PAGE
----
What is an enlarged prostate?
‘Enlarged prostate’ has been widely talked about in the news over the past week. This prostate disease is less widely known and talked about than prostate cancer. However, it is a common condition. In Scotland, almost 1 in 2 people over 50 who have a prostate can be affected and it becomes more common as they get older. The medical term for this is Benign Prostatic Enlargement (BPE) or Benign Prostatic Hyperplasia (BPH). BPE is characterised by the non-cancerous (benign) growth of prostate cells, with the effect that the the prostate progressively enlarges. Benign means a growth which is not cancer. So not all problems with the prostate will be prostate cancer or will lead in fact to prostate cancer.
What is the prostate?
Only men (and those born biologically male) have a prostate. It is a small gland that sits inside the pelvis, just below the bladder and in front of the back passage. The prostate wraps around the tube, called the urethra, which allows urine to flow from the bladder out of the body.
It starts out about the size of a pea slowly growing to about the size of a walnut in their 20s. Around the age of 40 years, the prostate starts to grow or enlarge. As the prostate enlarges, it can squeeze on the urethra, and this can result in difficulties in passing urine.
What are the symptoms of an enlarged prostate or BPE?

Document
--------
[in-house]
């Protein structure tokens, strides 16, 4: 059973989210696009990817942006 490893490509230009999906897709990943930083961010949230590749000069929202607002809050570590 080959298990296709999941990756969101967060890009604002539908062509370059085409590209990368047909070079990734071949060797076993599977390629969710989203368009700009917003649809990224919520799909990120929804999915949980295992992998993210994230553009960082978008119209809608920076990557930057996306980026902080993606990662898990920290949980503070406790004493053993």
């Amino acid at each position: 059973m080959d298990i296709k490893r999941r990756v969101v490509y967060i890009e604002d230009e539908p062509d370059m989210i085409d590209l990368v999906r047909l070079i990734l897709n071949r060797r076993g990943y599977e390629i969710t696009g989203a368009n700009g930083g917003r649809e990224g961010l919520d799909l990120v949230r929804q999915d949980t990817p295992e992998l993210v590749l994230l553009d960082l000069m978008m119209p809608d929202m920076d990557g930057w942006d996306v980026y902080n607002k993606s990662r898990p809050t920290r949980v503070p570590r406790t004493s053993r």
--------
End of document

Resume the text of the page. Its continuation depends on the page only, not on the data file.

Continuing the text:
Common symptoms are:
- Having to get to the toilet fast with a risk of getting caught short
- Peeing more often than before during the day
- Getting up to pee several times during the night
- Taking longer to empty the bladder and perhaps feeling you never quite empty your bladder
- Waiting for a while before urine starts to flow, having to push or strain to start peeing
- Finding that you have a weak dribbly flow when you pee
- Planning journeys knowing where there are toilets along the way
- Sitting in an aisle seat to make a quick exit
If you recognise the symptoms, and these are troublesome for you or someone you know, the best course of action is to make an appointment with the GP to discuss. In the meantime, why not try our symptom checker? Head to: prostatescotland.org.uk/symptom-checker It’s aimed at providing a useful guide to the severity of your symptoms and the next step that you might consider, but it won’t give a diagnosis.
If it is an enlarged prostate, can it be treated?
Yes, it can. As an enlarging prostate is one of the changes that takes place in your body as you get older, it can’t be cured. However, there is no need to suffer in silence as your GP or urologist can treat the symptoms of an enlarged prostate, or BPE. They might:
- Give advice on making some changes to your lifestyle
- Prescribe a medicine to help
- Refer you to a urologist. As medicines don’t relieve symptoms for all people you may be considered for surgical treatment – and there is an increasing number of less invasive treatments (although some treatments may not be available in every area of Scotland).
For more information on enlarged prostate, head to our page Benign Prostatic Hyperplasia
For more general information about the prostate, head to our page ‘About the prostate‘